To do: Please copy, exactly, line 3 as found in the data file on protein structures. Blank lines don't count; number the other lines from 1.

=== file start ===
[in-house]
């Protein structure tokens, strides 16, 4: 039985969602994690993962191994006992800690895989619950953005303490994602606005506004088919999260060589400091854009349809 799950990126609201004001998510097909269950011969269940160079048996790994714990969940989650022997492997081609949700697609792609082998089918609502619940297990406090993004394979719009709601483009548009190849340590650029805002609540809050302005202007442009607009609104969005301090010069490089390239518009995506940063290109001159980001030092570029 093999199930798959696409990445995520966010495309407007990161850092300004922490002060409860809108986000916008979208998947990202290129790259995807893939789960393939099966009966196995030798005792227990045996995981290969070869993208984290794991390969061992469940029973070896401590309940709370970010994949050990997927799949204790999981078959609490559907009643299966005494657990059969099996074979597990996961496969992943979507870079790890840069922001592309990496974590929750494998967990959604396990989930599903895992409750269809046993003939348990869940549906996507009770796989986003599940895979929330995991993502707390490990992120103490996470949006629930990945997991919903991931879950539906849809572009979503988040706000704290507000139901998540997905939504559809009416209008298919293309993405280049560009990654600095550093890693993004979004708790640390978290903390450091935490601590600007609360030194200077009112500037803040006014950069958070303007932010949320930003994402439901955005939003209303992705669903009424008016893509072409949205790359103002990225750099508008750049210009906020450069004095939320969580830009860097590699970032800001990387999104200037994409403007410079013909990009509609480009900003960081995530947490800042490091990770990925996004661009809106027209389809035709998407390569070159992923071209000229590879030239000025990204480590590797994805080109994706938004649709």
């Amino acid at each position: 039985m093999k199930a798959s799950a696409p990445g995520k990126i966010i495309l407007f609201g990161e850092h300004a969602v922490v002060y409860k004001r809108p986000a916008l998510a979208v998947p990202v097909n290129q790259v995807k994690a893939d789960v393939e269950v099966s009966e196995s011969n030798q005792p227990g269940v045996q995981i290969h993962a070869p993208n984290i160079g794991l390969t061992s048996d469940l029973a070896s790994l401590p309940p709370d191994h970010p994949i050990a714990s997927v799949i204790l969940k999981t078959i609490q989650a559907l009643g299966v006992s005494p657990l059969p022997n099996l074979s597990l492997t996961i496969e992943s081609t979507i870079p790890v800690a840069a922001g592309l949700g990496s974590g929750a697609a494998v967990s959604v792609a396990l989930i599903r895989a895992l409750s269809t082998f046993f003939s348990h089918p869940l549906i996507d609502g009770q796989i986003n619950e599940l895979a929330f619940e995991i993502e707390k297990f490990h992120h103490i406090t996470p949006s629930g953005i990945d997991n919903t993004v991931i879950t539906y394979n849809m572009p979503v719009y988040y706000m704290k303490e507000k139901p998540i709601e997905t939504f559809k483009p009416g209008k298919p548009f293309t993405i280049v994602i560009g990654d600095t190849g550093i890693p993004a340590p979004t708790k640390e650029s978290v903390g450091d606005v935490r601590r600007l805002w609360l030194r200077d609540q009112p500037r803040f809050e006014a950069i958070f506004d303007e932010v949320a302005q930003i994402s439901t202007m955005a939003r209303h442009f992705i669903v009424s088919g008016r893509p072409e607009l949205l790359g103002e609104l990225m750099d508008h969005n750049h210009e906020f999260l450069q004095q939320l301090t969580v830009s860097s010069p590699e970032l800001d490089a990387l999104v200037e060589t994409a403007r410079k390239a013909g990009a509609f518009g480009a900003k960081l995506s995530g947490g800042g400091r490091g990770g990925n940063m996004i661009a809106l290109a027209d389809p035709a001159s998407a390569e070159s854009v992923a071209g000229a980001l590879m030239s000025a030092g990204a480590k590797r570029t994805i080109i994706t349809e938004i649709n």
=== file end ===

């Amino acid at each position: 039985m093999k199930a798959s799950a696409p990445g995520k990126i966010i495309l407007f609201g990161e850092h300004a969602v922490v002060y409860k004001r809108p986000a916008l998510a979208v998947p990202v097909n290129q790259v995807k994690a893939d789960v393939e269950v099966s009966e196995s011969n030798q005792p227990g269940v045996q995981i290969h993962a070869p993208n984290i160079g794991l390969t061992s048996d469940l029973a070896s790994l401590p309940p709370d191994h970010p994949i050990a714990s997927v799949i204790l969940k999981t078959i609490q989650a559907l009643g299966v006992s005494p657990l059969p022997n099996l074979s597990l492997t996961i496969e992943s081609t979507i870079p790890v800690a840069a922001g592309l949700g990496s974590g929750a697609a494998v967990s959604v792609a396990l989930i599903r895989a895992l409750s269809t082998f046993f003939s348990h089918p869940l549906i996507d609502g009770q796989i986003n619950e599940l895979a929330f619940e995991i993502e707390k297990f490990h992120h103490i406090t996470p949006s629930g953005i990945d997991n919903t993004v991931i879950t539906y394979n849809m572009p979503v719009y988040y706000m704290k303490e507000k139901p998540i709601e997905t939504f559809k483009p009416g209008k298919p548009f293309t993405i280049v994602i560009g990654d600095t190849g550093i890693p993004a340590p979004t708790k640390e650029s978290v903390g450091d606005v935490r601590r600007l805002w609360l030194r200077d609540q009112p500037r803040f809050e006014a950069i958070f506004d303007e932010v949320a302005q930003i994402s439901t202007m955005a939003r209303h442009f992705i669903v009424s088919g008016r893509p072409e607009l949205l790359g103002e609104l990225m750099d508008h969005n750049h210009e906020f999260l450069q004095q939320l301090t969580v830009s860097s010069p590699e970032l800001d490089a990387l999104v200037e060589t994409a403007r410079k390239a013909g990009a509609f518009g480009a900003k960081l995506s995530g947490g800042g400091r490091g990770g990925n940063m996004i661009a809106l290109a027209d389809p035709a001159s998407a390569e070159s854009v992923a071209g000229a980001l590879m030239s000025a030092g990204a480590k590797r570029t994805i080109i994706t349809e938004i649709n």